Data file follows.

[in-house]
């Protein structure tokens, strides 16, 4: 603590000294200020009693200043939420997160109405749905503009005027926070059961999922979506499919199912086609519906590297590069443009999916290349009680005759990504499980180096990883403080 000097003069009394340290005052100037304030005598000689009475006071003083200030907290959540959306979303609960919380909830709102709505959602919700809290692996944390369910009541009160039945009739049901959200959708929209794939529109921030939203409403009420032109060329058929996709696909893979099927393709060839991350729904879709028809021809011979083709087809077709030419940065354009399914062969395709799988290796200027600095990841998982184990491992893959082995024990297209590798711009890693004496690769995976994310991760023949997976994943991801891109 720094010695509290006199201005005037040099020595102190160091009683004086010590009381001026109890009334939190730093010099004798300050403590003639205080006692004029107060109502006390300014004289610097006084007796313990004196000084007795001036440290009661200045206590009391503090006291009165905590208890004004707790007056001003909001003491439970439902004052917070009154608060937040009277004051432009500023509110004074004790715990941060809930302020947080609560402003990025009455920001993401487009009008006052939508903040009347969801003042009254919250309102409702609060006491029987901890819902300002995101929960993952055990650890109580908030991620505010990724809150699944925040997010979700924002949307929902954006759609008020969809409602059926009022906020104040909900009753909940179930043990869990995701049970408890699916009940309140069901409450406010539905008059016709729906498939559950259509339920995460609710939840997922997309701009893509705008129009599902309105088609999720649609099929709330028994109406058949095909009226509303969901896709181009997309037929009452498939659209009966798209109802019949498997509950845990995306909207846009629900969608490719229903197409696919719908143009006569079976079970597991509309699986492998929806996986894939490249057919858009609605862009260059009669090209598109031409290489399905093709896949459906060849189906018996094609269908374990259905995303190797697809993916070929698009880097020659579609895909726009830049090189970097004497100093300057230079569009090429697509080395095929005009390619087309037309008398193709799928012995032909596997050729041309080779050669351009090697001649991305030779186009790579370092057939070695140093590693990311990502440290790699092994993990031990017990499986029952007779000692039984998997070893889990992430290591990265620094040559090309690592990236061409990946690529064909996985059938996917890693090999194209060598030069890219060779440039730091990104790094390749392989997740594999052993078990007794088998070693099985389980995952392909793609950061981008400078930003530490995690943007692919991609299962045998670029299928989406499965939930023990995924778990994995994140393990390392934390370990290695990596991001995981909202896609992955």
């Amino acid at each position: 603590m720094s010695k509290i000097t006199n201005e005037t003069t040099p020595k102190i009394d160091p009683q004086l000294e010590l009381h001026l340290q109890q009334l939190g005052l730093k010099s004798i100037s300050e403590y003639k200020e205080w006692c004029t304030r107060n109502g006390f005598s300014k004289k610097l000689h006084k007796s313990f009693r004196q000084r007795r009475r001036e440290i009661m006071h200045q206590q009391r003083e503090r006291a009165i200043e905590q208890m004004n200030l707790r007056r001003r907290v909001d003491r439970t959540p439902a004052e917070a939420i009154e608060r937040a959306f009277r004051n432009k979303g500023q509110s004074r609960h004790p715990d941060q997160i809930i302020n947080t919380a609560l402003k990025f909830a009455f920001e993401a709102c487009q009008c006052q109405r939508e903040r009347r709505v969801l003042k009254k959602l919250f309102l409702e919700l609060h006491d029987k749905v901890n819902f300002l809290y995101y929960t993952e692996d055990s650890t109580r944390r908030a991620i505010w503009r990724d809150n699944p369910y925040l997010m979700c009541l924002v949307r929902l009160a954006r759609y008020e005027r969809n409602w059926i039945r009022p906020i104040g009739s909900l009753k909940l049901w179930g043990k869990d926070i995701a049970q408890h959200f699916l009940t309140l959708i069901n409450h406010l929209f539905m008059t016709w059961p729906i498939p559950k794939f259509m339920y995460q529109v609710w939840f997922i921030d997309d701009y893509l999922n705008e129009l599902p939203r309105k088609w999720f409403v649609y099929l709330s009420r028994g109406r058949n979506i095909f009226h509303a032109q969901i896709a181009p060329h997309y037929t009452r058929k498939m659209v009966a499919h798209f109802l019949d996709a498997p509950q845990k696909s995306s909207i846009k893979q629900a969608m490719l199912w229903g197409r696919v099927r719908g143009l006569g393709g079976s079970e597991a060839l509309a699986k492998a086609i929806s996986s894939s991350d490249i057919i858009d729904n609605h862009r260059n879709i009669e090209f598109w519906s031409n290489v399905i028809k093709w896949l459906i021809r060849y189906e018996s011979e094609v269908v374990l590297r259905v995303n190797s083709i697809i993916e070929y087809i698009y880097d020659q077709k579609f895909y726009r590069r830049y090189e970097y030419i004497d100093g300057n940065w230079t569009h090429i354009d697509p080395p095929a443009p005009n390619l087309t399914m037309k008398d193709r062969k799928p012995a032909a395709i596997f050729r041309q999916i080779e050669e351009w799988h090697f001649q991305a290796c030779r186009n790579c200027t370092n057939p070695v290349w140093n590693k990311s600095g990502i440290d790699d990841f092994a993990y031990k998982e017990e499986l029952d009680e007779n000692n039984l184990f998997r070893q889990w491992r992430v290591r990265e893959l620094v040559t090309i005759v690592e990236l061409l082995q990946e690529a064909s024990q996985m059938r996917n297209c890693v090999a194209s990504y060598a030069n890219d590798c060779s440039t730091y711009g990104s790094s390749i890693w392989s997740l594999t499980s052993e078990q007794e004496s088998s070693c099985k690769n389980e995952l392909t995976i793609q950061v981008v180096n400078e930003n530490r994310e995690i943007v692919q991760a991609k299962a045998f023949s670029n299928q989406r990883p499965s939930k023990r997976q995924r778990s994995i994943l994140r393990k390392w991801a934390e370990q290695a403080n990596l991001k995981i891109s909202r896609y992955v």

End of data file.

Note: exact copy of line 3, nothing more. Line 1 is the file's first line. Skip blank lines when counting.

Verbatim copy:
């Amino acid at each position: 603590m720094s010695k509290i000097t006199n201005e005037t003069t040099p020595k102190i009394d160091p009683q004086l000294e010590l009381h001026l340290q109890q009334l939190g005052l730093k010099s004798i100037s300050e403590y003639k200020e205080w006692c004029t304030r107060n109502g006390f005598s300014k004289k610097l000689h006084k007796s313990f009693r004196q000084r007795r009475r001036e440290i009661m006071h200045q206590q009391r003083e503090r006291a009165i200043e905590q208890m004004n200030l707790r007056r001003r907290v909001d003491r439970t959540p439902a004052e917070a939420i009154e608060r937040a959306f009277r004051n432009k979303g500023q509110s004074r609960h004790p715990d941060q997160i809930i302020n947080t919380a609560l402003k990025f909830a009455f920001e993401a709102c487009q009008c006052q109405r939508e903040r009347r709505v969801l003042k009254k959602l919250f309102l409702e919700l609060h006491d029987k749905v901890n819902f300002l809290y995101y929960t993952e692996d055990s650890t109580r944390r908030a991620i505010w503009r990724d809150n699944p369910y925040l997010m979700c009541l924002v949307r929902l009160a954006r759609y008020e005027r969809n409602w059926i039945r009022p906020i104040g009739s909900l009753k909940l049901w179930g043990k869990d926070i995701a049970q408890h959200f699916l009940t309140l959708i069901n409450h406010l929209f539905m008059t016709w059961p729906i498939p559950k794939f259509m339920y995460q529109v609710w939840f997922i921030d997309d701009y893509l999922n705008e129009l599902p939203r309105k088609w999720f409403v649609y099929l709330s009420r028994g109406r058949n979506i095909f009226h509303a032109q969901i896709a181009p060329h997309y037929t009452r058929k498939m659209v009966a499919h798209f109802l019949d996709a498997p509950q845990k696909s995306s909207i846009k893979q629900a969608m490719l199912w229903g197409r696919v099927r719908g143009l006569g393709g079976s079970e597991a060839l509309a699986k492998a086609i929806s996986s894939s991350d490249i057919i858009d729904n609605h862009r260059n879709i009669e090209f598109w519906s031409n290489v399905i028809k093709w896949l459906i021809r060849y189906e018996s011979e094609v269908v374990l590297r259905v995303n190797s083709i697809i993916e070929y087809i698009y880097d020659q077709k579609f895909y726009r590069r830049y090189e970097y030419i004497d100093g300057n940065w230079t569009h090429i354009d697509p080395p095929a443009p005009n390619l087309t399914m037309k008398d193709r062969k799928p012995a032909a395709i596997f050729r041309q999916i080779e050669e351009w799988h090697f001649q991305a290796c030779r186009n790579c200027t370092n057939p070695v290349w140093n590693k990311s600095g990502i440290d790699d990841f092994a993990y031990k998982e017990e499986l029952d009680e007779n000692n039984l184990f998997r070893q889990w491992r992430v290591r990265e893959l620094v040559t090309i005759v690592e990236l061409l082995q990946e690529a064909s024990q996985m059938r996917n297209c890693v090999a194209s990504y060598a030069n890219d590798c060779s440039t730091y711009g990104s790094s390749i890693w392989s997740l594999t499980s052993e078990q007794e004496s088998s070693c099985k690769n389980e995952l392909t995976i793609q950061v981008v180096n400078e930003n530490r994310e995690i943007v692919q991760a991609k299962a045998f023949s670029n299928q989406r990883p499965s939930k023990r997976q995924r778990s994995i994943l994140r393990k390392w991801a934390e370990q290695a403080n990596l991001k995981i891109s909202r896609y992955v």